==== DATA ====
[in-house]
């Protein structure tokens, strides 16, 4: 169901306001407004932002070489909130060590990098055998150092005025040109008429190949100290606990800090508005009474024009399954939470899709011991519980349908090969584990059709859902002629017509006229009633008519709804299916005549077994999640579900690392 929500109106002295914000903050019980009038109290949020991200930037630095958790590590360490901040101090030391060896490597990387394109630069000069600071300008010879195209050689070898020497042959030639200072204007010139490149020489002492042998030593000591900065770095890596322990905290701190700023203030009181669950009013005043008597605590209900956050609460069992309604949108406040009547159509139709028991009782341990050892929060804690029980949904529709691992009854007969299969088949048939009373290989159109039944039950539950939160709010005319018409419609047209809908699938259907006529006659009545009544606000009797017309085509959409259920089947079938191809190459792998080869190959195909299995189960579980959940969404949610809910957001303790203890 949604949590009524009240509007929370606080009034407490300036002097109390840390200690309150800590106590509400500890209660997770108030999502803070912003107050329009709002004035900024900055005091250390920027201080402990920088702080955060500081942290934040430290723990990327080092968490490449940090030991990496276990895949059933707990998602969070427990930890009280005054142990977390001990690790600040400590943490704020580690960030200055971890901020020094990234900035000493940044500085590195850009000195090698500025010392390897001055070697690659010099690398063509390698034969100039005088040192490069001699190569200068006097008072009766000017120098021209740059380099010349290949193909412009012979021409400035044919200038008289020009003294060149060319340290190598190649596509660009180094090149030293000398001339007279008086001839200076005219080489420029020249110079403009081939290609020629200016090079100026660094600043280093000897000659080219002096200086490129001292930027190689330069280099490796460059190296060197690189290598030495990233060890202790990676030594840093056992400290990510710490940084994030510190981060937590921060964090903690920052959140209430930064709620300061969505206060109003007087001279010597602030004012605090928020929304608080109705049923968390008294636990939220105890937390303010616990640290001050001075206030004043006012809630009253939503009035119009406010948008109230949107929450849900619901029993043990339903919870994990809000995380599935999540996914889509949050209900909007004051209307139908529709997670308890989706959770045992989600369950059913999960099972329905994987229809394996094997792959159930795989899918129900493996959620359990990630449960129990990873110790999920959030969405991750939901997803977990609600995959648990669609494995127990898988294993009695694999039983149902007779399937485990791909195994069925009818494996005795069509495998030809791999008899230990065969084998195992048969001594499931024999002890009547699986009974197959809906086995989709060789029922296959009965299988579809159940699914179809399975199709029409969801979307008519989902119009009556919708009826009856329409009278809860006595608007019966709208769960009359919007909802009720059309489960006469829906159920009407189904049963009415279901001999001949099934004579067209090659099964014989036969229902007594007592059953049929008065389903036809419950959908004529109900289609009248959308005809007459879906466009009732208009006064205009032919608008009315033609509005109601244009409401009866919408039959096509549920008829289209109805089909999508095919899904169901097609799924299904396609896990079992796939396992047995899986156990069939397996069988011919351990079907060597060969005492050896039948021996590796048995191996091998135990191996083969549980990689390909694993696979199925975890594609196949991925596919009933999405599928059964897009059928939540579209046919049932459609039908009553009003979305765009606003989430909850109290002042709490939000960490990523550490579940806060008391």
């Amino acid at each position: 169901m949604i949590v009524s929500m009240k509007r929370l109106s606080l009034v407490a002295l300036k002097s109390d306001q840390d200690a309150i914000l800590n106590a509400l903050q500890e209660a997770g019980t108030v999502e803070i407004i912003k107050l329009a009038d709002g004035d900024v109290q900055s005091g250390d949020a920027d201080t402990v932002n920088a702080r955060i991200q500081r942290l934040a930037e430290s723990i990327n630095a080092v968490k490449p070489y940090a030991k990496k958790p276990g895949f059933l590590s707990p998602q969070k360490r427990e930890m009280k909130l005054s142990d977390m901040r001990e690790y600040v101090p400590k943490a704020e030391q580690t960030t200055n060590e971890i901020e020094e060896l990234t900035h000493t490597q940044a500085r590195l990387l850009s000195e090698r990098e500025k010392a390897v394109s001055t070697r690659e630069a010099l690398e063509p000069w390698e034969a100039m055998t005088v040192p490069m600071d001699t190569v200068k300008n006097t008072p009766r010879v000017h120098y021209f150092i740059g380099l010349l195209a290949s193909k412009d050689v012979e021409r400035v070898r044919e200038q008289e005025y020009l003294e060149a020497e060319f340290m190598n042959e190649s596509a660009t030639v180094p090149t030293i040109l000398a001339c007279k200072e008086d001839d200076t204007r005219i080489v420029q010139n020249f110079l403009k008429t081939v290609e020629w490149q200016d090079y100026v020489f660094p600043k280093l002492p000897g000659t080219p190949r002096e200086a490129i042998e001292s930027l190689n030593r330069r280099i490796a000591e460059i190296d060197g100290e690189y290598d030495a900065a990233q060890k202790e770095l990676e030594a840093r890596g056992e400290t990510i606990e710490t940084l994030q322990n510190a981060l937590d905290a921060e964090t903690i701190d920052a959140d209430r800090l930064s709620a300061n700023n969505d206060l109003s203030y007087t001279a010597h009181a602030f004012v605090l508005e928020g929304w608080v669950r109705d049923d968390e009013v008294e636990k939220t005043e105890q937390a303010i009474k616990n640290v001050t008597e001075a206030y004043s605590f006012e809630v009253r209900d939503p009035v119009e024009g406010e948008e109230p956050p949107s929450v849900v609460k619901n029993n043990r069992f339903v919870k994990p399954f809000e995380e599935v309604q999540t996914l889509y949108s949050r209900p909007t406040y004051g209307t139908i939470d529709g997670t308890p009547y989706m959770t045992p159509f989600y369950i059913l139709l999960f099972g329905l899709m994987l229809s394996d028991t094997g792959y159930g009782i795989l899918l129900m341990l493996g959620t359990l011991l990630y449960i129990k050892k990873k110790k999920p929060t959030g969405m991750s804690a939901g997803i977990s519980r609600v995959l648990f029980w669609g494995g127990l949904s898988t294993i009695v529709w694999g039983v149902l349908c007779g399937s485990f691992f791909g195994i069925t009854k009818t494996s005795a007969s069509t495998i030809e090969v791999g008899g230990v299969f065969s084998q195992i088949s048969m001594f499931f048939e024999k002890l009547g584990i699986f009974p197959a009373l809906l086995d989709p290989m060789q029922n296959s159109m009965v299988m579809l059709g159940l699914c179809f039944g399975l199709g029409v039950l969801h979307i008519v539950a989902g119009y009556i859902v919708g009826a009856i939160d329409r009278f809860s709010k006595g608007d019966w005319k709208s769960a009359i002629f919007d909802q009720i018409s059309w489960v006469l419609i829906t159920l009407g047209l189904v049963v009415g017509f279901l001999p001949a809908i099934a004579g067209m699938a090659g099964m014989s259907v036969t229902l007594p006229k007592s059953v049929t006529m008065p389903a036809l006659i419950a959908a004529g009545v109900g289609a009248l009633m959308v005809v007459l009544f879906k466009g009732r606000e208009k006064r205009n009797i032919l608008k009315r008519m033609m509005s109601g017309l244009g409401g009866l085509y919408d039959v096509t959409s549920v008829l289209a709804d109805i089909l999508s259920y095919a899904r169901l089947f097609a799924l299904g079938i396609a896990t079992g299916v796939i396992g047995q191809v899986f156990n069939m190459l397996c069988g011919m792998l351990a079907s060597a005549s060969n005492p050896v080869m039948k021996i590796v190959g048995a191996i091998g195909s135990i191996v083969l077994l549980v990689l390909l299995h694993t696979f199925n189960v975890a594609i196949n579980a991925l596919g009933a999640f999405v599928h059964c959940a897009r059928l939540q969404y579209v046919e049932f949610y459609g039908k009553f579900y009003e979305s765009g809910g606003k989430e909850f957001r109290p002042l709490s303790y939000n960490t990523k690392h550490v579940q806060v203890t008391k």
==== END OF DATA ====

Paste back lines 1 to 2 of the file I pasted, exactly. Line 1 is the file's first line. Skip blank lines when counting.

[in-house]
């Protein structure tokens, strides 16, 4: 169901306001407004932002070489909130060590990098055998150092005025040109008429190949100290606990800090508005009474024009399954939470899709011991519980349908090969584990059709859902002629017509006229009633008519709804299916005549077994999640579900690392 929500109106002295914000903050019980009038109290949020991200930037630095958790590590360490901040101090030391060896490597990387394109630069000069600071300008010879195209050689070898020497042959030639200072204007010139490149020489002492042998030593000591900065770095890596322990905290701190700023203030009181669950009013005043008597605590209900956050609460069992309604949108406040009547159509139709028991009782341990050892929060804690029980949904529709691992009854007969299969088949048939009373290989159109039944039950539950939160709010005319018409419609047209809908699938259907006529006659009545009544606000009797017309085509959409259920089947079938191809190459792998080869190959195909299995189960579980959940969404949610809910957001303790203890 949604949590009524009240509007929370606080009034407490300036002097109390840390200690309150800590106590509400500890209660997770108030999502803070912003107050329009709002004035900024900055005091250390920027201080402990920088702080955060500081942290934040430290723990990327080092968490490449940090030991990496276990895949059933707990998602969070427990930890009280005054142990977390001990690790600040400590943490704020580690960030200055971890901020020094990234900035000493940044500085590195850009000195090698500025010392390897001055070697690659010099690398063509390698034969100039005088040192490069001699190569200068006097008072009766000017120098021209740059380099010349290949193909412009012979021409400035044919200038008289020009003294060149060319340290190598190649596509660009180094090149030293000398001339007279008086001839200076005219080489420029020249110079403009081939290609020629200016090079100026660094600043280093000897000659080219002096200086490129001292930027190689330069280099490796460059190296060197690189290598030495990233060890202790990676030594840093056992400290990510710490940084994030510190981060937590921060964090903690920052959140209430930064709620300061969505206060109003007087001279010597602030004012605090928020929304608080109705049923968390008294636990939220105890937390303010616990640290001050001075206030004043006012809630009253939503009035119009406010948008109230949107929450849900619901029993043990339903919870994990809000995380599935999540996914889509949050209900909007004051209307139908529709997670308890989706959770045992989600369950059913999960099972329905994987229809394996094997792959159930795989899918129900493996959620359990990630449960129990990873110790999920959030969405991750939901997803977990609600995959648990669609494995127990898988294993009695694999039983149902007779399937485990791909195994069925009818494996005795069509495998030809791999008899230990065969084998195992048969001594499931024999002890009547699986009974197959809906086995989709060789029922296959009965299988579809159940699914179809399975199709029409969801979307008519989902119009009556919708009826009856329409009278809860006595608007019966709208769960009359919007909802009720059309489960006469829906159920009407189904049963009415279901001999001949099934004579067209090659099964014989036969229902007594007592059953049929008065389903036809419950959908004529109900289609009248959308005809007459879906466009009732208009006064205009032919608008009315033609509005109601244009409401009866919408039959096509549920008829289209109805089909999508095919899904169901097609799924299904396609896990079992796939396992047995899986156990069939397996069988011919351990079907060597060969005492050896039948021996590796048995191996091998135990191996083969549980990689390909694993696979199925975890594609196949991925596919009933999405599928059964897009059928939540579209046919049932459609039908009553009003979305765009606003989430909850109290002042709490939000960490990523550490579940806060008391």